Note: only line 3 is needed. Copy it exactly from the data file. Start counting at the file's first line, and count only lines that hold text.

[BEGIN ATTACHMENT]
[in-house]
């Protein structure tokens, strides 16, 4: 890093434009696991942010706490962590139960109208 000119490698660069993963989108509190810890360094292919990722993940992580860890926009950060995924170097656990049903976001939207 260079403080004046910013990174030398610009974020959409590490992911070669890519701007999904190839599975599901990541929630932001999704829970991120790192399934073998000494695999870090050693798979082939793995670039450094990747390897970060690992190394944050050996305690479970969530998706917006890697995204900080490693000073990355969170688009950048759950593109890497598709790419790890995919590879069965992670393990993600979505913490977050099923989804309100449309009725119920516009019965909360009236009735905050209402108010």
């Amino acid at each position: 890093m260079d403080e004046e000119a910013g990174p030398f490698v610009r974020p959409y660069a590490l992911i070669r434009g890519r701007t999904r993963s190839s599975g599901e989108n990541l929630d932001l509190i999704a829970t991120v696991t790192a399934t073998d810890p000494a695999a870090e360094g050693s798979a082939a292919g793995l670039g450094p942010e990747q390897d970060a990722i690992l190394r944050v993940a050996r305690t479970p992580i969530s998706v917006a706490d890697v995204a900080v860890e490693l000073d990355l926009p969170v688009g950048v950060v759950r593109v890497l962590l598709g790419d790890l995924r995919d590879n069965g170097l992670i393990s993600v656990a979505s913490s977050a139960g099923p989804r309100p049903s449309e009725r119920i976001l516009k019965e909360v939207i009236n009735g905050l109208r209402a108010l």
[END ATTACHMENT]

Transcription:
């Amino acid at each position: 890093m260079d403080e004046e000119a910013g990174p030398f490698v610009r974020p959409y660069a590490l992911i070669r434009g890519r701007t999904r993963s190839s599975g599901e989108n990541l929630d932001l509190i999704a829970t991120v696991t790192a399934t073998d810890p000494a695999a870090e360094g050693s798979a082939a292919g793995l670039g450094p942010e990747q390897d970060a990722i690992l190394r944050v993940a050996r305690t479970p992580i969530s998706v917006a706490d890697v995204a900080v860890e490693l000073d990355l926009p969170v688009g950048v950060v759950r593109v890497l962590l598709g790419d790890l995924r995919d590879n069965g170097l992670i393990s993600v656990a979505s913490s977050a139960g099923p989804r309100p049903s449309e009725r119920i976001l516009k019965e909360v939207i009236n009735g905050l109208r209402a108010l």